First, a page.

The Chinese did this for thousands of years, he noted, recommending the book Farmers of Forty Centuries: Organic Farming in China, Korea and Japan by F.H. King. Its just a fabulous book. Theres a whole chapter on collection of waste and how they collected night soil. There were no toilets. They had roadside stands where they would pay you a little money to use their crapper. Then they used it on their gardens. Of course, people werent on birth control pills and all the other stuff that they are on now.
Easy asparagus maintenance: Grizzle found asparagus are happy growing in a portion of his berm. He dug out a front portion of the berm last fall and added a combination of compost and black cow, black hen and rabbit manure, letting the mixture sit through the winter. In early spring, he dug down 8 to 12 inches, placing the soil mix on a plastic tarp stretched along the backside of the bed, which kept the soil from contaminating his mulch layer. He planted asparagus crowns and used the tarp to pull dirt down to cover the crowns. As the asparagus grew, he would keep pulling dirt down on top of the crowns by grabbing the tarp.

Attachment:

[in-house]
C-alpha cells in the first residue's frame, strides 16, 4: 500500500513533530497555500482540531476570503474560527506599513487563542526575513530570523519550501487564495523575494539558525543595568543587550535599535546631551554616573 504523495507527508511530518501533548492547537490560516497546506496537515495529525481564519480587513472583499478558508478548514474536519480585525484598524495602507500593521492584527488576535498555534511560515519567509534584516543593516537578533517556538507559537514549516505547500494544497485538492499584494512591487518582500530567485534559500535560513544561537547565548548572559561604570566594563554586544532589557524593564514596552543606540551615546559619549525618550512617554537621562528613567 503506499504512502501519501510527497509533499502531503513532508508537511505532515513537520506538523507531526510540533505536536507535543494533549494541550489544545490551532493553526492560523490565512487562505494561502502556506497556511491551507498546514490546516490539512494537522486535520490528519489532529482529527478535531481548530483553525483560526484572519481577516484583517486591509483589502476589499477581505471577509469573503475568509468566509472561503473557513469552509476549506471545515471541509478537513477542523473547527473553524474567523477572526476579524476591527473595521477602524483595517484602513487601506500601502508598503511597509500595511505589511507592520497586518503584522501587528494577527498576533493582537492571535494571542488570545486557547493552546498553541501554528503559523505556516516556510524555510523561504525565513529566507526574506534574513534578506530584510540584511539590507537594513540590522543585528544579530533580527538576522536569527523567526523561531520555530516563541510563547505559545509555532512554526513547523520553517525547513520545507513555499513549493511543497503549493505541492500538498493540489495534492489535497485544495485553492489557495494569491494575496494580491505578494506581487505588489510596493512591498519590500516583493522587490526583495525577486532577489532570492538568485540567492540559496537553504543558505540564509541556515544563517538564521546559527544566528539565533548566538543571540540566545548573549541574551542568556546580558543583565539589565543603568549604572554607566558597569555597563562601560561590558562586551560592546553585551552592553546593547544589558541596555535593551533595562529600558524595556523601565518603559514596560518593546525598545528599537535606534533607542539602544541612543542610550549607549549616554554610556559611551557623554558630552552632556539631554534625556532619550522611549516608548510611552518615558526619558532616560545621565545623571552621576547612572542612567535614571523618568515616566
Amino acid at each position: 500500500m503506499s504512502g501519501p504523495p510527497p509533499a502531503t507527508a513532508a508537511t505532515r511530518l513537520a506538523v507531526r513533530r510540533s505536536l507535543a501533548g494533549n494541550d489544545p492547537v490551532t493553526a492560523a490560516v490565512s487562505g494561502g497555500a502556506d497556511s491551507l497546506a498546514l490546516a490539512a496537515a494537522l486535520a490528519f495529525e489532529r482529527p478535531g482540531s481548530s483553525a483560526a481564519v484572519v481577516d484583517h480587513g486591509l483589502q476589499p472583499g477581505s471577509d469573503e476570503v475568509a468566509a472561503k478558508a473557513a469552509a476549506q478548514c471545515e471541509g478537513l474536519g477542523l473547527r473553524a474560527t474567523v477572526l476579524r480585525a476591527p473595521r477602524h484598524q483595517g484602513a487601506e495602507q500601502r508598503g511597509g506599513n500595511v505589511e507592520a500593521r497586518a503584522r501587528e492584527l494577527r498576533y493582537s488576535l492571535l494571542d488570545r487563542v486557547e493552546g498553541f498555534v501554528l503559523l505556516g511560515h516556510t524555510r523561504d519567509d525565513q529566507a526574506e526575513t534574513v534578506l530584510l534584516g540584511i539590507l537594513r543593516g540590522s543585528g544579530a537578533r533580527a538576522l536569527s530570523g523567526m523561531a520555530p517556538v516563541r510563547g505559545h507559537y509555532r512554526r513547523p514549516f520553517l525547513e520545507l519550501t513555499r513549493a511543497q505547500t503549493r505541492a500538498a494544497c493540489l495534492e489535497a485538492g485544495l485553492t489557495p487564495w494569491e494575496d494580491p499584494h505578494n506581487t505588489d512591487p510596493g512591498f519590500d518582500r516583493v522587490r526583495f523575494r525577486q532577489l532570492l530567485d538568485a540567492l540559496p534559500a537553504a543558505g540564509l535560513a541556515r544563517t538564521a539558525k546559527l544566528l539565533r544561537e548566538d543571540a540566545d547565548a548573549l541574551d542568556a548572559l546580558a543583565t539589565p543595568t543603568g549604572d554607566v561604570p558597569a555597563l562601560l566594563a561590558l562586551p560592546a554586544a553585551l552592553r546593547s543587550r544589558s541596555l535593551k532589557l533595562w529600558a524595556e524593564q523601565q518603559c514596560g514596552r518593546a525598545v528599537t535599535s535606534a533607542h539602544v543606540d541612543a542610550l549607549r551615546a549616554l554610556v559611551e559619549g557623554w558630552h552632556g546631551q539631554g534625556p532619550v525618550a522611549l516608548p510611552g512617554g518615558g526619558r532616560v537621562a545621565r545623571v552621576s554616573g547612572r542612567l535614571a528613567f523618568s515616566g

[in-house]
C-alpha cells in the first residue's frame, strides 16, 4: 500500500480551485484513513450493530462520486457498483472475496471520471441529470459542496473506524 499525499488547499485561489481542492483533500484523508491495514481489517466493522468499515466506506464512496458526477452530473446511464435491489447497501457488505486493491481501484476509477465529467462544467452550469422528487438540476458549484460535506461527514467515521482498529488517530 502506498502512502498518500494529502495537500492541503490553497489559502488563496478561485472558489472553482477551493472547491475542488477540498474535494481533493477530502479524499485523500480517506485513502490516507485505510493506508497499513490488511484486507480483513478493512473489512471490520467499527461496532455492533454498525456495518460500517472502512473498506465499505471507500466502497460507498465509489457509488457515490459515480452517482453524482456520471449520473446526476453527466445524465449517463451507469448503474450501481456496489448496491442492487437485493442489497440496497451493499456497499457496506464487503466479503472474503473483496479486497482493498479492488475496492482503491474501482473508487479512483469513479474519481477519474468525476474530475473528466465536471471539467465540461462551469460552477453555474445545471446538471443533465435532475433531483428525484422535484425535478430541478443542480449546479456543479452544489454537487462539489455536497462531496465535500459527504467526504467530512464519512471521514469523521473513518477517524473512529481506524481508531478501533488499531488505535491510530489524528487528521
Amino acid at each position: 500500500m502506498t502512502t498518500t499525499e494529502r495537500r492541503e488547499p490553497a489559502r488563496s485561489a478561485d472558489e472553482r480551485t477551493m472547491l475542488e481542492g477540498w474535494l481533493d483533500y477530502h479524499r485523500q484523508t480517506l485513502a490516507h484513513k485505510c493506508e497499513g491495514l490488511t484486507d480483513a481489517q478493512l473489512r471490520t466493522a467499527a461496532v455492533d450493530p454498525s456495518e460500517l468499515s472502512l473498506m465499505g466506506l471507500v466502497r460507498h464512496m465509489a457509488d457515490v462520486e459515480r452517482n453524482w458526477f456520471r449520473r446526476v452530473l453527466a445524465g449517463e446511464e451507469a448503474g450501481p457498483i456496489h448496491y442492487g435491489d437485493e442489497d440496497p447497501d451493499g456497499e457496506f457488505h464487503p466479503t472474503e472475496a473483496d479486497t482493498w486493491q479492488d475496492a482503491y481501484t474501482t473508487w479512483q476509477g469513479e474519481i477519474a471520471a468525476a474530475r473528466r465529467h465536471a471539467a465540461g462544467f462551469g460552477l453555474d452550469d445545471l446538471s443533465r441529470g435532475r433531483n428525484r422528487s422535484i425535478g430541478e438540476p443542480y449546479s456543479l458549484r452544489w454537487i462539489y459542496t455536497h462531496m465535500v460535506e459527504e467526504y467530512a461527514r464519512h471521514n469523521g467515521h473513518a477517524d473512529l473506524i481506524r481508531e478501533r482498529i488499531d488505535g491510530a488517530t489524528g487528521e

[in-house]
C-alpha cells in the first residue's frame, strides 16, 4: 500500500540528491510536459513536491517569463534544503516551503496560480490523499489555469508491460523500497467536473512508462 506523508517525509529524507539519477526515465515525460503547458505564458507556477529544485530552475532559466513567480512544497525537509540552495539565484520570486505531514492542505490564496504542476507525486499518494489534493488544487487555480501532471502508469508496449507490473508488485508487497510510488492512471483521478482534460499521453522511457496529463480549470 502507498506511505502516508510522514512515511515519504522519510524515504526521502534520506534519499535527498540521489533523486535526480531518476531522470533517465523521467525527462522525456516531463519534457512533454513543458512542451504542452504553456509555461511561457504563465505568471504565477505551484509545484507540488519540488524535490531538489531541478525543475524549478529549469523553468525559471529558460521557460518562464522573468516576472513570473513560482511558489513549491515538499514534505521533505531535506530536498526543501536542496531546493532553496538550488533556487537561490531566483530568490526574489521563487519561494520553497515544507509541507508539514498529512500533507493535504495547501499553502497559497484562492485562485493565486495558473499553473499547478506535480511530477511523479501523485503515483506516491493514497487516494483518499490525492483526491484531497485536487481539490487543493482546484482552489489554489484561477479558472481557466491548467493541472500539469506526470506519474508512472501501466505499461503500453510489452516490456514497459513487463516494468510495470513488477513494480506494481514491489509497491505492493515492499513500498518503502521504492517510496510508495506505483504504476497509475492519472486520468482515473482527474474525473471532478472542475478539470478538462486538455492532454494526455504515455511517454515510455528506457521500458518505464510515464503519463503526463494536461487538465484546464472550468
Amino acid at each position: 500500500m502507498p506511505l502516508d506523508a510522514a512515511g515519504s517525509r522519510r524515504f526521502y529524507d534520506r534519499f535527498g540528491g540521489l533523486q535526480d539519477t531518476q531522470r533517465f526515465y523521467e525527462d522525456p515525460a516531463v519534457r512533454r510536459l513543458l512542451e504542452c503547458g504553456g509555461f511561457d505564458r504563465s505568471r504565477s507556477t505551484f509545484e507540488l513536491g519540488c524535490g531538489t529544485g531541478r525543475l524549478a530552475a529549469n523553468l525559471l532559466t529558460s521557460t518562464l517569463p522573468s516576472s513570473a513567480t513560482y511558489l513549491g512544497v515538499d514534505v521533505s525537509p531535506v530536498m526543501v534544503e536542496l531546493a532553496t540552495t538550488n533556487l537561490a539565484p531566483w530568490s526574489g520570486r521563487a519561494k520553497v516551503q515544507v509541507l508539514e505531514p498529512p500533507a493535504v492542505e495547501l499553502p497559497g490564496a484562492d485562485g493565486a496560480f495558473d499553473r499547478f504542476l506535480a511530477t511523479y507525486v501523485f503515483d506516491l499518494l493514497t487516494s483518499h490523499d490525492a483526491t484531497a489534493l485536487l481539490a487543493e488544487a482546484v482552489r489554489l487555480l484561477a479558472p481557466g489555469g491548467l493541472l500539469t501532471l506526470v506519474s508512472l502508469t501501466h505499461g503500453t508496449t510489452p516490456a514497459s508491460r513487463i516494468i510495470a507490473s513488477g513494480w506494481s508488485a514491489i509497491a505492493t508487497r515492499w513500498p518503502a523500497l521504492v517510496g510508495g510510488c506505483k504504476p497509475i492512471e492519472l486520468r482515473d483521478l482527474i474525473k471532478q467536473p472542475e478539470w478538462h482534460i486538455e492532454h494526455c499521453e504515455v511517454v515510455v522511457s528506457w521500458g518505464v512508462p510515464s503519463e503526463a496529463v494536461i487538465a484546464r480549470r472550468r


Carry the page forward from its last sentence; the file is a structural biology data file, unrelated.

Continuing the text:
Its sort of a permaculture philosophy to make your work as easy as you can, Grizzle said. If you have water, youre always hauling it downhill. If you have heavy loads, youre always moving it downhill to make the work easier.
Deer management: The family started farming without a fence. After the first year of planting strawberries and having all of them eaten to nubs by deer, they spent about $5,000 to put up a fence.
So every tomato, who knows how much it costs? Grizzle said. None of it makes sense from a financial standpoint, really. I dont do NASCAR. I dont do RVing. This is what I do. It has all sorts of benefits. Its educational. It keeps me stimulated, and my kids. You get all this really healthy food, which is also beneficial to your health. Its the right thing to do for the environment to grow locally.
I hope to foster this sort of endeavor in others too, so that there would be some kind of a ripple. Its a lot of work, but we need to work.
All rights reserved. This copyrighted material may not be published, broadcast or redistributed in any manner.